According to 15-year-old Smith, the world would be a lot better off if everyone dropped out of school because schools merely “brainwash the youth.”
After his anti-school rant, the tweets (and blogs and social media feeds) predictably exploded, chalking his rant up to that of a privileged little rich kid who knows nothing about the real world.
But Jaden kind of has a point.
America’s (public) school system was not created to educate the masses; it was built to churn out more cogs in the wheel who would fill factories and fall in lockstep with whatever line the government was selling.
And while education (which is NOT synonymous with school, by the way) has been integral in helping many succeed, schools have continued to handicap kids by teaching them what to think, instead of how to think.
Author and entrepreneur Seth Godin explains the economic consequences of this:
Large-scale education was never about teaching kids or creating scholars. It was invented to churn out adults who worked well within the system.
Of course, it worked. Several generations of productive, fully employed workers followed. But now?
Nobel-prize winning economist Michael Spence makes this really clear: there are tradable jobs (making things that could be made somewhere else, like building cars, designing chairs and answering the phone) and non-tradable jobs (like mowing the lawn or cooking burgers). Is there any question that the first kind of job is worth keeping in our economy?
Alas, Spence reports that from 1990 to 2008, the US economy added only 600,000 tradable jobs.
If you do a job where someone tells you exactly what to do, they will find someone cheaper than you to do it. And yet our schools are churning out kids who are stuck looking for jobs where the boss tells them exactly what to do.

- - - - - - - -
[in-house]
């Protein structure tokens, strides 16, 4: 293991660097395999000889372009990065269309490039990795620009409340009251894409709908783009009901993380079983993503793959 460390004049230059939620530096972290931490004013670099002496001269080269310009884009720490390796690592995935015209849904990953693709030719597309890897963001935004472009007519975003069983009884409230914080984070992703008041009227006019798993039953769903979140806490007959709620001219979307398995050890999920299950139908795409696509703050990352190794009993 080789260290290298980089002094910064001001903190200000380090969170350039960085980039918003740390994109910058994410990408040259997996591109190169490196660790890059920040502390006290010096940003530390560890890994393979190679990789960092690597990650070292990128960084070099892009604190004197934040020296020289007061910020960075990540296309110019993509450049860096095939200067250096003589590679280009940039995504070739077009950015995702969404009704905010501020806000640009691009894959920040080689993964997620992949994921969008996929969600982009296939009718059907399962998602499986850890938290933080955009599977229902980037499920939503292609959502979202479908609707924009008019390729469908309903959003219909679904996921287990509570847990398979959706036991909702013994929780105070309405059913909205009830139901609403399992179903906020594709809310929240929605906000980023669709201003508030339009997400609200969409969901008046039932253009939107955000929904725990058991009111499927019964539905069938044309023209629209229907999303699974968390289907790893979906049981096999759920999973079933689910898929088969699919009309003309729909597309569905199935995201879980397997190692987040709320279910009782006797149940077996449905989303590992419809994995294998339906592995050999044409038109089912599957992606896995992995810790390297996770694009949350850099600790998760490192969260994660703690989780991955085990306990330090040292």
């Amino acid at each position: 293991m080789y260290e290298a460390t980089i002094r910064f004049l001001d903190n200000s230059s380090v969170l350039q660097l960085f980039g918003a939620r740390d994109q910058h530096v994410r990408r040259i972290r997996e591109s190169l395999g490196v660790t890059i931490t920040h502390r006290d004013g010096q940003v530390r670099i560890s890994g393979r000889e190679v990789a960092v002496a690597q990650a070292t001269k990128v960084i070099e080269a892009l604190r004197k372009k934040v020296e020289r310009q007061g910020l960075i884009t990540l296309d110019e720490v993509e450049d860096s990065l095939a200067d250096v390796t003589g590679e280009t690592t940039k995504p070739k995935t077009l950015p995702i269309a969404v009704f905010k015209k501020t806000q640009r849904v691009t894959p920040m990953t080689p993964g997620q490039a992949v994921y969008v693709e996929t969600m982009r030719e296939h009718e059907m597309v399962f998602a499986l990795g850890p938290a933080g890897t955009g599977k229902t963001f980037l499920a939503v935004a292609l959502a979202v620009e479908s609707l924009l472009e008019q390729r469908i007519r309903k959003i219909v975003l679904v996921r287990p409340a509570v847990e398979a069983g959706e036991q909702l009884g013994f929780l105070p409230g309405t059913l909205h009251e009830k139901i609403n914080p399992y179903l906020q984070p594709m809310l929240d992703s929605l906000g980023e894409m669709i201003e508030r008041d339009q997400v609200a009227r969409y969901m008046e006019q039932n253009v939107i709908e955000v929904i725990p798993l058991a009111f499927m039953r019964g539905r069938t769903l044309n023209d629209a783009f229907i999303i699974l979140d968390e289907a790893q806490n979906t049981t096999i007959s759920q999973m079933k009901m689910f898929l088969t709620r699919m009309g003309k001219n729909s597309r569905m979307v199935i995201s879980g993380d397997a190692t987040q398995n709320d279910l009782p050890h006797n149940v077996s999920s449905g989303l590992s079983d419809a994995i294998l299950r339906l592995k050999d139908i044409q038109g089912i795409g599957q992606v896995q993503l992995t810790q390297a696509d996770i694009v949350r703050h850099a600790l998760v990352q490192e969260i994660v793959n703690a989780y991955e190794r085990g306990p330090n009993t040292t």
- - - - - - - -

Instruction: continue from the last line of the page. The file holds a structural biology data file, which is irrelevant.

Do you see the disconnect here? Every year, we churn out millions of of workers who are trained to do 1925 labor.
And if we turn our attention to Black children, I’d argue the education system has done many of them a disservice.
Far too many Black children in the public school system deal a host of horrific challenges– abysmal graduation rates, schools that continue to fail generation after generation, criminalizing misbehavior, and under-funded schools. Because of this, I’ve long since felt that many Black kids, particularly Black boys, would be better off if they “dropped out” of public school all together and “dropped in” to options like homeschooling, cooperative learning, unschooling, and other educational methods that encourage their growth and curiosity rather than bore them to death with facts and/or send them on to prison.
While many saw Jaden’s rant as irresponsible–no doubt picturing kids dropping out of school to sit on their parents’ couches to play video games all day—I saw it as a conversation starter.
Most of us have accepted the notion that attending school for 12 years and learning things in an unnatural, and arbitrary way is best. After all, we’ve been through that system and lived to tell about it.
But what if there was something better that would help kids stop racing to the bottom and instead shoot to the top? What if ditching the traditional school model was the key in helping kids become successful? What if focusing on learning how to think rather than cramming information into kids’ brains was the norm? What if Jaden Smith was actually right?
Despite being a public school teacher for six years (or perhaps because of it), I’ve chosen to homeschool my seven-year-old son. Though my family doesn’t quite get it, and my mother continues to quiz him on random things she feels he should know, my son’s love of learning is flourishing and I have no doubt that when the times comes, he’ll be just as prepared for college as a kid who spent most of her childhood in school.